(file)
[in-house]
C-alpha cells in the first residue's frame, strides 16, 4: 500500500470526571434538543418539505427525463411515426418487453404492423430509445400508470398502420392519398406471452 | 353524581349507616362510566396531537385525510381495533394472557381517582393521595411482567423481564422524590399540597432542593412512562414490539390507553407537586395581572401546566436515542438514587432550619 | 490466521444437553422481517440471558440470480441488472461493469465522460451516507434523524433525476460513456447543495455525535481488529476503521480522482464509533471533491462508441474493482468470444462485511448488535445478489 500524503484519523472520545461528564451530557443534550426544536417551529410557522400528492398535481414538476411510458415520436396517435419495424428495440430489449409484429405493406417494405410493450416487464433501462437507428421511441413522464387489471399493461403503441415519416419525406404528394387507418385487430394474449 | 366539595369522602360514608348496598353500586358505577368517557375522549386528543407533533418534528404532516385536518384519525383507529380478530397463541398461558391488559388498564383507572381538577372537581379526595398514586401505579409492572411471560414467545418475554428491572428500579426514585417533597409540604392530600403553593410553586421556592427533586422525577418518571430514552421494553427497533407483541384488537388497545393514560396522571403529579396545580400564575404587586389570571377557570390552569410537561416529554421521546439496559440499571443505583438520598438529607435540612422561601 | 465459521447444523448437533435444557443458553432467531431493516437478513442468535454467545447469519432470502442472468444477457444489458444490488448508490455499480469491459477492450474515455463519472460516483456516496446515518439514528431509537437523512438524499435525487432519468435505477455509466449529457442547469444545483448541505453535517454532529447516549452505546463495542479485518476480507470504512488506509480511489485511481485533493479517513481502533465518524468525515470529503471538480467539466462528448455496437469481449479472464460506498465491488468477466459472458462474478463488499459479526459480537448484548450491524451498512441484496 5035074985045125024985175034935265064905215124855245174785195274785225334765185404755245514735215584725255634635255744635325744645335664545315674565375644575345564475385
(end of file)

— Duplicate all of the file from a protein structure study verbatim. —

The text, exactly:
[in-house]
C-alpha cells in the first residue's frame, strides 16, 4: 500500500470526571434538543418539505427525463411515426418487453404492423430509445400508470398502420392519398406471452 | 353524581349507616362510566396531537385525510381495533394472557381517582393521595411482567423481564422524590399540597432542593412512562414490539390507553407537586395581572401546566436515542438514587432550619 | 490466521444437553422481517440471558440470480441488472461493469465522460451516507434523524433525476460513456447543495455525535481488529476503521480522482464509533471533491462508441474493482468470444462485511448488535445478489 500524503484519523472520545461528564451530557443534550426544536417551529410557522400528492398535481414538476411510458415520436396517435419495424428495440430489449409484429405493406417494405410493450416487464433501462437507428421511441413522464387489471399493461403503441415519416419525406404528394387507418385487430394474449 | 366539595369522602360514608348496598353500586358505577368517557375522549386528543407533533418534528404532516385536518384519525383507529380478530397463541398461558391488559388498564383507572381538577372537581379526595398514586401505579409492572411471560414467545418475554428491572428500579426514585417533597409540604392530600403553593410553586421556592427533586422525577418518571430514552421494553427497533407483541384488537388497545393514560396522571403529579396545580400564575404587586389570571377557570390552569410537561416529554421521546439496559440499571443505583438520598438529607435540612422561601 | 465459521447444523448437533435444557443458553432467531431493516437478513442468535454467545447469519432470502442472468444477457444489458444490488448508490455499480469491459477492450474515455463519472460516483456516496446515518439514528431509537437523512438524499435525487432519468435505477455509466449529457442547469444545483448541505453535517454532529447516549452505546463495542479485518476480507470504512488506509480511489485511481485533493479517513481502533465518524468525515470529503471538480467539466462528448455496437469481449479472464460506498465491488468477466459472458462474478463488499459479526459480537448484548450491524451498512441484496 5035074985045125024985175034935265064905215124855245174785195274785225334765185404755245514735215584725255634635255744635325744645335664545315674565375644575345564475385